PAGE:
Posted by admin on September 23, 2010
Worm composting – I am sure you have heard of it, but what the heck is it? Worm composting is a wonderfully efficient way to convert kitchen scraps and other organic materials, cardboard and junk mail into nutrient-rich compost for your garden. Did you know that these wiggly composters can eat their body weight in garbage in a day? That’s a lot of composting going on.
Earthworms are very efficient little composters leaving behind some of the richest and most productive compost known. These worm castings or worm compost contain 5 to 11 times the amount of available of N-P-K (N – nitrogen, P – phosphorus and K – potassium) as the soil the worms ate to produce those castings. So how do these wiggly composters do their magical work? The worm’s intestinal tract secretions act to chemically liberate plant nutrients with the aid of the microorganisms present in the soil. These wonderful earthworms tunnel through your soil day and night liberating plant nutrients wherever they go.
To be successful at worm composting, it is important to understand the needs of your little composters. If you were to buy 1,000 worms and thrust them into your compost pile, you would likely end up with many causalities. Most earthworms cannot tolerate the heat of an active compost heap. Composting worms prefer a much cooler climate.
Essentially, there are two different methods of composting-hot and cold. Earthworms definitely prefer the cool composting method, also known as the Indore composting method. Composting worms are naturally attracted to the Indore method attacking the compost heap from the bottom. The worms will reproduce quickly, increasing their population several times over. The earthworms mix the nutrients within the compost heap and stabilize them for growing plants.
There are many kinds of earth worms. Red worms and brandling worms are the species usually sold by earthworm breeders. Brandling worms and red worms work very well in a compost heap or manure heap. Field worms and night crawlers are larger worms and will attack compost heaps from the bottom but prefer to retreat into the soil after having done so. Night crawlers and field worms do not like the heat of an active compost pile.
To start worm composting, create a no-heat compost pile using a modified Indore method. Begin by making a normal-sized compost heap-say 4′ in diameter, but only make the heap 15″-18″ high. Shred all organic material as finely as possible and immediately introduce manure type worms into the heap. The worms will start working right away. This way the heap will never really heat up because the core of the heap will remain exposed to the cooler outside temperatures. There are a few disadvantages to this method. It is time consuming to shred the organic materials for the compost heap, and any grass or weed seeds present will not be killed off by the heat generated by a normal compost heap.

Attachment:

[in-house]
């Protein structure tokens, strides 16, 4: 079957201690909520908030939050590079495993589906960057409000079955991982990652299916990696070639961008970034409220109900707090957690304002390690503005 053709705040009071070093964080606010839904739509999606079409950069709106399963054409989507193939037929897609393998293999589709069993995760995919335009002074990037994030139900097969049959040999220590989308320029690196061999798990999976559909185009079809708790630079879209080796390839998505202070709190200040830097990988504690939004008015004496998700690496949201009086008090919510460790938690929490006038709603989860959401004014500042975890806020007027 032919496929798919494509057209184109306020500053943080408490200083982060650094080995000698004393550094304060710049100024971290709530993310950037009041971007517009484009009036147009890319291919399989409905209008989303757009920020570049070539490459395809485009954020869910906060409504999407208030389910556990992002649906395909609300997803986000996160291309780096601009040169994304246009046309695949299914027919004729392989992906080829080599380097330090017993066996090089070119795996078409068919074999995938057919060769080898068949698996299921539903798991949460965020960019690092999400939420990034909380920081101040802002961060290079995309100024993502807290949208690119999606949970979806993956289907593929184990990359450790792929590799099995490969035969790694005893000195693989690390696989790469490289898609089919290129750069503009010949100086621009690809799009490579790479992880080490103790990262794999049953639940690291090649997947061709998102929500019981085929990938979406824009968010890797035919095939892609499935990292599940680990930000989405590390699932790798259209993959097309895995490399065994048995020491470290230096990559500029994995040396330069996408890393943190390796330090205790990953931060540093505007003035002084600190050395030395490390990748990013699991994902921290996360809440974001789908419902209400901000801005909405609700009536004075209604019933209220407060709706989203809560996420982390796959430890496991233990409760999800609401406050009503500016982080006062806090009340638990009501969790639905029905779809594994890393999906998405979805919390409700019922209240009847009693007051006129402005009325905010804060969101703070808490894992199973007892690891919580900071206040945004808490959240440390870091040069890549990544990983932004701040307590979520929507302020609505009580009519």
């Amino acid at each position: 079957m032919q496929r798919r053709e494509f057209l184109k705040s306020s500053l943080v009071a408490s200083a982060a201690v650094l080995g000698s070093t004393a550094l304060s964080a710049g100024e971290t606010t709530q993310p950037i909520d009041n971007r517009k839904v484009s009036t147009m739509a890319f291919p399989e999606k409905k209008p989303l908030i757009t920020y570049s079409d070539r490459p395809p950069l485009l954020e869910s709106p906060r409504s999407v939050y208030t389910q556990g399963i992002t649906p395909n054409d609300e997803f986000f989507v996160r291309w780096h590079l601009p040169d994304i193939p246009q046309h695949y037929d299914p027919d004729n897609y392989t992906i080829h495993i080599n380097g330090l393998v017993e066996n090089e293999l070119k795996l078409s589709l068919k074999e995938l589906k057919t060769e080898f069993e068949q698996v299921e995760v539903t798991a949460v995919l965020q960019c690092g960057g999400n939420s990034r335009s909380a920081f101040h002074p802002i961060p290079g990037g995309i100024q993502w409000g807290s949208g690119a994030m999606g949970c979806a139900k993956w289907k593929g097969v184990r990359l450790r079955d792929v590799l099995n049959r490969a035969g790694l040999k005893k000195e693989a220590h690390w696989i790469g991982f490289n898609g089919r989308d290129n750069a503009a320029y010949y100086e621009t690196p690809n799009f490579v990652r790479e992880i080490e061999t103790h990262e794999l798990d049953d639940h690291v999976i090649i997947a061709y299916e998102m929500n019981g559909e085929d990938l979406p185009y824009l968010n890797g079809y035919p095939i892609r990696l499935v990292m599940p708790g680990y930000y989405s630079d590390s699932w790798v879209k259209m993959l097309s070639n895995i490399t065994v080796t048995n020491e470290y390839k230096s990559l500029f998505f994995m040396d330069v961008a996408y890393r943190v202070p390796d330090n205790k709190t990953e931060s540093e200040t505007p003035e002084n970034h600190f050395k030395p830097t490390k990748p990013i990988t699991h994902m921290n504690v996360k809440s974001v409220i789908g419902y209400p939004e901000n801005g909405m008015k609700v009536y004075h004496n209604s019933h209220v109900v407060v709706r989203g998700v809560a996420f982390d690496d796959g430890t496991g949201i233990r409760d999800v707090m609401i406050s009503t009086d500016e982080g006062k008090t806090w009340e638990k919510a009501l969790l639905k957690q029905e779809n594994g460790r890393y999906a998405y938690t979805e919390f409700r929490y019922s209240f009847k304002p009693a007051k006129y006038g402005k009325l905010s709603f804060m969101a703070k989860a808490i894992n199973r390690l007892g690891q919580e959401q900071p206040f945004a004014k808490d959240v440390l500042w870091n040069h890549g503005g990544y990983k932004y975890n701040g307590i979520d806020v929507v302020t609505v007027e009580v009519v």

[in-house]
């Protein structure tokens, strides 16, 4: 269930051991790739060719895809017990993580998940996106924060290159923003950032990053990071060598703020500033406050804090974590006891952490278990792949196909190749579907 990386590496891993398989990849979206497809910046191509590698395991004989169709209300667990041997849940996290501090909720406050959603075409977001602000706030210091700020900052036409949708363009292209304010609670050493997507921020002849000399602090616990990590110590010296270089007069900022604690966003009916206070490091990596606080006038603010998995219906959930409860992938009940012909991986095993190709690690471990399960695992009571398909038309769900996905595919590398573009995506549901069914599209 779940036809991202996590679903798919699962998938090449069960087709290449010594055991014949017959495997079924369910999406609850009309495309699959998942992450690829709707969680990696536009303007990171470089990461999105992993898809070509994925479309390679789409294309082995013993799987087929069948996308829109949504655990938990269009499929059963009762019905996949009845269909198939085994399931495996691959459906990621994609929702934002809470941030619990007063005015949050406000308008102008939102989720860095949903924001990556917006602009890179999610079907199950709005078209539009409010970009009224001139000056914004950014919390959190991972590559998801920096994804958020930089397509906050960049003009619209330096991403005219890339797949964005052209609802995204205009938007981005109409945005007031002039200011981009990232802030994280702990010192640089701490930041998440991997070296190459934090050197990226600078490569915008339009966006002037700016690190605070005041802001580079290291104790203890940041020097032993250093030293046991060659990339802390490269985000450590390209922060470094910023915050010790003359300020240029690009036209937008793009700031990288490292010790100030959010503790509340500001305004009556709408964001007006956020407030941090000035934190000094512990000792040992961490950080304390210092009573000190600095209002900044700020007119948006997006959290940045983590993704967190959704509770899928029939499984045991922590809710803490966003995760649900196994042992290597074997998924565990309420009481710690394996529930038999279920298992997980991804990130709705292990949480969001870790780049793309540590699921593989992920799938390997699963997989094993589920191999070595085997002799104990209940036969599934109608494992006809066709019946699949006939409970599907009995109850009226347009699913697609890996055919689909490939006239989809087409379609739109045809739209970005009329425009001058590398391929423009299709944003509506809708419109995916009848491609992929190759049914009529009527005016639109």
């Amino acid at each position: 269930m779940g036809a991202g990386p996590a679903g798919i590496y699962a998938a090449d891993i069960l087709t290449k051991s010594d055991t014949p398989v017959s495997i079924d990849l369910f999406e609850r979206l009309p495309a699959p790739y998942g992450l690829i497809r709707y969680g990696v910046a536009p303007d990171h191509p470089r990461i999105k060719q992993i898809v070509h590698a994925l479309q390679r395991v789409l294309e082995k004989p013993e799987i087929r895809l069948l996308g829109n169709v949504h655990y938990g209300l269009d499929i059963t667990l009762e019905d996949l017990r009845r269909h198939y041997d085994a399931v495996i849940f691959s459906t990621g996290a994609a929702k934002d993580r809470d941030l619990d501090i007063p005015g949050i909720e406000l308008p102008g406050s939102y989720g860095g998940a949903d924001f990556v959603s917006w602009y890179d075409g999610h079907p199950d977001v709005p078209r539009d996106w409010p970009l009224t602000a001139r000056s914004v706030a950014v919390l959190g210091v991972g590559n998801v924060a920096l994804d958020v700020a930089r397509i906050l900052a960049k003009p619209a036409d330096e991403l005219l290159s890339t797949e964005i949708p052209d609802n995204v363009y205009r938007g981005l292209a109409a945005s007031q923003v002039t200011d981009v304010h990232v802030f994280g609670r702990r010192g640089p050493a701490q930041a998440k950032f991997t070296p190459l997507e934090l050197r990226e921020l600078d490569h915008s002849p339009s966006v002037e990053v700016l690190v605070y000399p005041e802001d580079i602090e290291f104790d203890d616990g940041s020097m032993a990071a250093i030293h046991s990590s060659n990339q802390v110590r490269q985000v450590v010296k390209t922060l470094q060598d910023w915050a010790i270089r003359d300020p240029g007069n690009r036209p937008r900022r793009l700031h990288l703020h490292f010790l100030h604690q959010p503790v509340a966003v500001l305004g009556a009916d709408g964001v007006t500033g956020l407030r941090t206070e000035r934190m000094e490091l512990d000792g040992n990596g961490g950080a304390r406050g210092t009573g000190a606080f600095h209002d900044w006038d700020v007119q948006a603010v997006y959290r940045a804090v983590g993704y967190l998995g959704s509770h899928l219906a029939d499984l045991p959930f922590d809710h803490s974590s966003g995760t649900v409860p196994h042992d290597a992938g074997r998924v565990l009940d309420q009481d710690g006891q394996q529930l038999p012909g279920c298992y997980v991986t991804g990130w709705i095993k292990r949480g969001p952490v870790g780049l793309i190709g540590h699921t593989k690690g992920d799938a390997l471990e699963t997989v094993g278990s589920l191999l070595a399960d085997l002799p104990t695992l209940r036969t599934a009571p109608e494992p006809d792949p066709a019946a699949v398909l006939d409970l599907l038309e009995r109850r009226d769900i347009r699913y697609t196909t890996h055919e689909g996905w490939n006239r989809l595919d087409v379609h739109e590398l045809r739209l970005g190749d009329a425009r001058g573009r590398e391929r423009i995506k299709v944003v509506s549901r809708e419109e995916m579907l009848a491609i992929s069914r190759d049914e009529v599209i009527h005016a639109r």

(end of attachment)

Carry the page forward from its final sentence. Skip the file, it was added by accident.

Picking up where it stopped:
When removing finished worm compost from your compost heap, make sure to leave a sufficient number of earthworms behind for the new organic matter that will be added to the pile. There are a couple of ways to accomplish this. One way is to harvest half of the compost pile leaving the rest behind to start another heap. If, however, your composting worm population is in a fledgling state, you can use the “scalping method.” Begin by removing several inches of compost from the heap and wait 30 minutes before removing another layer. The remaining earthworms will be driven back into the compost heap by the sunlight. Repeat this process several more times until you have harvested the finished compost.
Compost piles and heaps are great for attracting worms; however, there are also a number of manufactured worm bins that are great for worm composting. These manufactured worm bins make it possible to compost your organic materials indoors. This type of worm composting is called Vermicomposting. One such manufactured bin is the Worm Factory 360. This worm bin has an improved design, which allows for better air flow resulting in faster composting of organic materials.
Hopefully, you have come to see that worm composting is not as mysterious as you may have thought. If you have not started composting at home, worm composting is a wonderfully efficient and easy way to begin. Also, worm composting is a great way to teach your children about the positive aspects of composting. What child doesn’t like a worm?
To learn more about the Worm Factory 360 mentioned in this article, you may want to check out our review of The Worm Factory 360. Remember, “Don’t throw it away, compost it.”
GoodCompost.com is your source for composters and composting equipment, as well as composting know-how. We are here to help you get started composting at home today. Come by for a visit. http://www.goodcompost.com/
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